Now, this can be both a virtue and really, really, really frustrating. He also thrives on routines and rituals, whereas I'm not great at those. One particular habit we developed was getting a free sucker at Trader Joe's at the end of our weekly shopping trip. Most of the time it's fine, but if he's already had sweets that day, I will sometimes say no when the cashier asks. And sometimes, I used that lollipop as leverage for good behavior in the store.

One day, when he was 3, was a leverage day. I told him that he would not get a sucker if he whined for treats or didin't listen. Often we go to the store with my mom, but this day I ventured out alone with the boys. It wasn't something I had done regularly and I was a bit nervous, but feeling brave. We got off to an OK start, after a small battle over the "little carts." I don't even remember if he got one of those, but suffice it to say, behavior in the store that day did NOT merit the coveted sucker at the checkout. As I told him this very calmly, he began to wail.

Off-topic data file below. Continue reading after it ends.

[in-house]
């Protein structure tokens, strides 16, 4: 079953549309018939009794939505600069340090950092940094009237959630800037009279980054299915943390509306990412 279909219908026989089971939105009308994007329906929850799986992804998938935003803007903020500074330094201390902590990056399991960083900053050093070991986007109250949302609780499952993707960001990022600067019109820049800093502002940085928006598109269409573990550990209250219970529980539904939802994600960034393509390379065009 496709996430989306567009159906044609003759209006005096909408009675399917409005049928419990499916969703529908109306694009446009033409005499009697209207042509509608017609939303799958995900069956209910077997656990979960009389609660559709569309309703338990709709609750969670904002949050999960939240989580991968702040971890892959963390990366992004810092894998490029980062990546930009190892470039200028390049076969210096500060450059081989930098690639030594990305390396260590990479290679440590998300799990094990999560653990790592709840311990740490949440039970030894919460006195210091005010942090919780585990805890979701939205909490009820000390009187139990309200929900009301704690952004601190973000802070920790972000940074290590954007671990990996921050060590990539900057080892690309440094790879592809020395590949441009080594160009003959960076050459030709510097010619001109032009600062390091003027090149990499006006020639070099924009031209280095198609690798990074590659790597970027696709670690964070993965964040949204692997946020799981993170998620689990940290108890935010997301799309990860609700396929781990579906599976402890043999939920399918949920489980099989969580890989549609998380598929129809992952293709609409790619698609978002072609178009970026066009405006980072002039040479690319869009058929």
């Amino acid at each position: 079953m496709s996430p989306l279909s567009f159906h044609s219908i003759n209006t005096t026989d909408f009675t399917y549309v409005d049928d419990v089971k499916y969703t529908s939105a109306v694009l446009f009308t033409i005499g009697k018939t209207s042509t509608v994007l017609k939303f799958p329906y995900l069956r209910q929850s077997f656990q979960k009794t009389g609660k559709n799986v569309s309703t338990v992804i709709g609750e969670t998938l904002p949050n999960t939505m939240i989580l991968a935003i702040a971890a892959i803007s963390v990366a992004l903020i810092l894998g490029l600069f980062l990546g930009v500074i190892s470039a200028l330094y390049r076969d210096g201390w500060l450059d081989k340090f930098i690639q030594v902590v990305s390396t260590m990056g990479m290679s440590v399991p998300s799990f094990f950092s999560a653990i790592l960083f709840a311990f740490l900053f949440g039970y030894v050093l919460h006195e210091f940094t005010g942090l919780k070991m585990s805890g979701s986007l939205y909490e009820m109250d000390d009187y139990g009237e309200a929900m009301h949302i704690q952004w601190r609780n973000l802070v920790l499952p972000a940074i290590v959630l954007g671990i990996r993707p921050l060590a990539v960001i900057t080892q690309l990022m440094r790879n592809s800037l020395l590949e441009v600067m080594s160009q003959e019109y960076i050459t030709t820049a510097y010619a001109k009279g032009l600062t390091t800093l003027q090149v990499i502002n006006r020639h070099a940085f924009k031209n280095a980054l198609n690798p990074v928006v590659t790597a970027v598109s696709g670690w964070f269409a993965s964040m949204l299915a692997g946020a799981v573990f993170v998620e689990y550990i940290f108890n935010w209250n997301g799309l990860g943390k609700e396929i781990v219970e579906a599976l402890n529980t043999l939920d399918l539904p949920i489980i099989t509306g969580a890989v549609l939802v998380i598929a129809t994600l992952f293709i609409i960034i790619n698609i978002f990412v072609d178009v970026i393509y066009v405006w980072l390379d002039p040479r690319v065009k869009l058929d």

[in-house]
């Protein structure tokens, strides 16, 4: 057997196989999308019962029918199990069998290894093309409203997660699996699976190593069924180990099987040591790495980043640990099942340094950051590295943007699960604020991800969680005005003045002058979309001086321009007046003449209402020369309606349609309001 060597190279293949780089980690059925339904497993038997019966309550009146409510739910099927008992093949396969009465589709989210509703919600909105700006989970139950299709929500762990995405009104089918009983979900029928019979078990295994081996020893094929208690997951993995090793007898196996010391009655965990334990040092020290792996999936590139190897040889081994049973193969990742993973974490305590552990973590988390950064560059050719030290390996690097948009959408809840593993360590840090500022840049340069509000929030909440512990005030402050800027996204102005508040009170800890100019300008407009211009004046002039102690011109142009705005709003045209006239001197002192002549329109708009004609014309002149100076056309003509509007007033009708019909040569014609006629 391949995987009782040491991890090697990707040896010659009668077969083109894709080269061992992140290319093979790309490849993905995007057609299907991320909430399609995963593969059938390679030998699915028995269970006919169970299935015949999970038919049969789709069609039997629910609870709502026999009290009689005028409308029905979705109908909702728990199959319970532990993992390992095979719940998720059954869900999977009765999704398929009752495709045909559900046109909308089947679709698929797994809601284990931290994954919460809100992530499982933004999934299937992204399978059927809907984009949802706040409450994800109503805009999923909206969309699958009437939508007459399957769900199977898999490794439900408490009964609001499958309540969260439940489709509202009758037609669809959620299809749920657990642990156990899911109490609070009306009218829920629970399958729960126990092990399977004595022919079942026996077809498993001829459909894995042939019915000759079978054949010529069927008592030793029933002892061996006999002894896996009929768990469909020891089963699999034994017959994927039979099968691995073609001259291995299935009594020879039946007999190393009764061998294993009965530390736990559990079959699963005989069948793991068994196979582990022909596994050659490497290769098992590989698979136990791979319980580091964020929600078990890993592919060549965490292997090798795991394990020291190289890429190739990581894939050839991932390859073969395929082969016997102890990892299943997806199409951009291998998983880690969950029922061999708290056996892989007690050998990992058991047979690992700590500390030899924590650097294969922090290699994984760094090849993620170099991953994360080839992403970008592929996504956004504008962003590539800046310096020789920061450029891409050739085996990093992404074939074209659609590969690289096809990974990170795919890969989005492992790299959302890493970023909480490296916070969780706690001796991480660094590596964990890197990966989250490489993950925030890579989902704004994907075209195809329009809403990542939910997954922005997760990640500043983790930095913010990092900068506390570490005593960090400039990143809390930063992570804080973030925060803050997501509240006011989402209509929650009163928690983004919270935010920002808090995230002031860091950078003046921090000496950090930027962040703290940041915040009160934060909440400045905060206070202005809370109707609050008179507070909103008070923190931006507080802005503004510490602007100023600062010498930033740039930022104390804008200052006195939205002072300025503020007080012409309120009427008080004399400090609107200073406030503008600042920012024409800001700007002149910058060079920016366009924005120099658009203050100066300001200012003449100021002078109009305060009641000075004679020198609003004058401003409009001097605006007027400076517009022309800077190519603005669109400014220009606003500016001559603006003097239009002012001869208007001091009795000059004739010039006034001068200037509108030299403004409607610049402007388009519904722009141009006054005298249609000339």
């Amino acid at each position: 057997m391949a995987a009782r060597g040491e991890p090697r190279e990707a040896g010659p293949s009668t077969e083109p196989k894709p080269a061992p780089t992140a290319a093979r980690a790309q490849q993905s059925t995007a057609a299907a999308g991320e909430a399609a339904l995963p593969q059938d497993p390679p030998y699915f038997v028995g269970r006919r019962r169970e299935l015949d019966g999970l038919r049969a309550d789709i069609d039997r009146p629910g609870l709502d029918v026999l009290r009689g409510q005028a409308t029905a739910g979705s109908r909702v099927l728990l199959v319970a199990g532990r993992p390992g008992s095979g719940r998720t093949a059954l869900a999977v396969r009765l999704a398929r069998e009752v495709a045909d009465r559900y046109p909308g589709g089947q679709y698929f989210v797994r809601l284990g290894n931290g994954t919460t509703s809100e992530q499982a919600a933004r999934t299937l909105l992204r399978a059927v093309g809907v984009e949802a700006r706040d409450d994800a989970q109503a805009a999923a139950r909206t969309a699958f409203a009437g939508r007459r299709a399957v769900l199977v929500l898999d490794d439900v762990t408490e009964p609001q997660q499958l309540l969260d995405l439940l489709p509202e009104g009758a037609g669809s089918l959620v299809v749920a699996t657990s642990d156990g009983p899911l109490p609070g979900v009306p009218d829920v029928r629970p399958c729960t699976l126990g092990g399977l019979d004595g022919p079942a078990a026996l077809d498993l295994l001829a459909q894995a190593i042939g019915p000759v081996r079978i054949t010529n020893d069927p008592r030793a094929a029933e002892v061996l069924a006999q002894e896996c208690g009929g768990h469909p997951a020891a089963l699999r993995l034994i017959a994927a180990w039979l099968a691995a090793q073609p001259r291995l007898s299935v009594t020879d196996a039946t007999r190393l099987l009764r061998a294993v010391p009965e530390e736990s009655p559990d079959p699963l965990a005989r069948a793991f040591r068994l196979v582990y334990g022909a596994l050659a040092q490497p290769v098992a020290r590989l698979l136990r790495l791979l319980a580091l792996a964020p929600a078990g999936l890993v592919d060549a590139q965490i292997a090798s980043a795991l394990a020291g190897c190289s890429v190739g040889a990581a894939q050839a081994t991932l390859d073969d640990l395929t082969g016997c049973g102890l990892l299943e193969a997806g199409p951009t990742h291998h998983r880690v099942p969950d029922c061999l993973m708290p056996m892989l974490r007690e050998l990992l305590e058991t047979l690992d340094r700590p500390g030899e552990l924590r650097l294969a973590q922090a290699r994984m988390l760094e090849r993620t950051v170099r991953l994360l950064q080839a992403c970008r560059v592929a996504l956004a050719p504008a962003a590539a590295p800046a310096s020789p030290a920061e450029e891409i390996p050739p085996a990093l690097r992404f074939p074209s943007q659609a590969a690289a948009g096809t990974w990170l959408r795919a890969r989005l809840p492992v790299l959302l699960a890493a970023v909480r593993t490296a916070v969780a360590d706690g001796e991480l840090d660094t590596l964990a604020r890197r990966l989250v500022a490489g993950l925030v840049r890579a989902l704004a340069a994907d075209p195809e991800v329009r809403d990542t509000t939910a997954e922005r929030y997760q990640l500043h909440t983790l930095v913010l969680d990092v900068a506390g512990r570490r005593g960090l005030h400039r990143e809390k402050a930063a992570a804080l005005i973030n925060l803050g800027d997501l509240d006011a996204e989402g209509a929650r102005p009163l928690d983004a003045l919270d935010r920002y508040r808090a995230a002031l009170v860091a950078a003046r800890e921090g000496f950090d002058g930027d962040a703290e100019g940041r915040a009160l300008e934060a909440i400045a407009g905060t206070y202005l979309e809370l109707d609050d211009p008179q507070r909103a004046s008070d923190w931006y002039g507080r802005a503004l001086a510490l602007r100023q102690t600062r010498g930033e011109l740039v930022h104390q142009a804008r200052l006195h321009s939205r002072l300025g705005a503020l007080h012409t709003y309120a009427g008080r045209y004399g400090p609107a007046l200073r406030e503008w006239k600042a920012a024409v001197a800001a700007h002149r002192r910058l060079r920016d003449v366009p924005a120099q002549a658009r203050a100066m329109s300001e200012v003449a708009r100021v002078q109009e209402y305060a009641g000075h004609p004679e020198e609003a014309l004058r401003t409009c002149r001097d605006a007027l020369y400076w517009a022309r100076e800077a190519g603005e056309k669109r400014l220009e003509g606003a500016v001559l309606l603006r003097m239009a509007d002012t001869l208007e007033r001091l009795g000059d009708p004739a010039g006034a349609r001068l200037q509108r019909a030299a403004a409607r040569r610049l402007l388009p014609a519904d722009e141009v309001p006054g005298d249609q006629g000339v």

Another trait of his is that he has an excellent vocal range and powerful breath support. I truly hope he puts that to good use in choir someday.

As his screams began to fill the rather small Trader Joe's store, I frantically tried to reason with him, in my best empathetic love-and-logic, peaceful parenting, trying-not-to-lose-it tone and words. "I know you're upset and you're disappointed and you can try again another day but can you please for-the-love stop crying??"

The tantrum escalated, with me standing in the checkout line and Major in the cart along with our groceries. Jake was pretty near the floor at this point. A male cashier came over and asked me quietly if he could give him a sucker. I quietly explained back that that was the exact reason for the tantrum, so no, that wouldn't work this time. I appreciated his attempt to help, but also in that moment you wonder if they're just trying to keep them quiet.

(Side note, why do we think it's a good idea to give children sugar when they're upset? No wonder we have so much disordered eating nowadays.)

Next, a female cashier (maybe the manager?) walked over and offered Jake a toy car to play with. No dice.

I really needed the groceries and by the time we fiiiinally got them paid for and out the door, we were both a mess. I managed to keep the tears at bay, but I was shaking in complete humiliation. Logically, I knew his behavior was fairly age-appropriate and that the store was full of fellow parents. But I'd crossed over to fight-or-flight and was booking it to our car as fast as possible.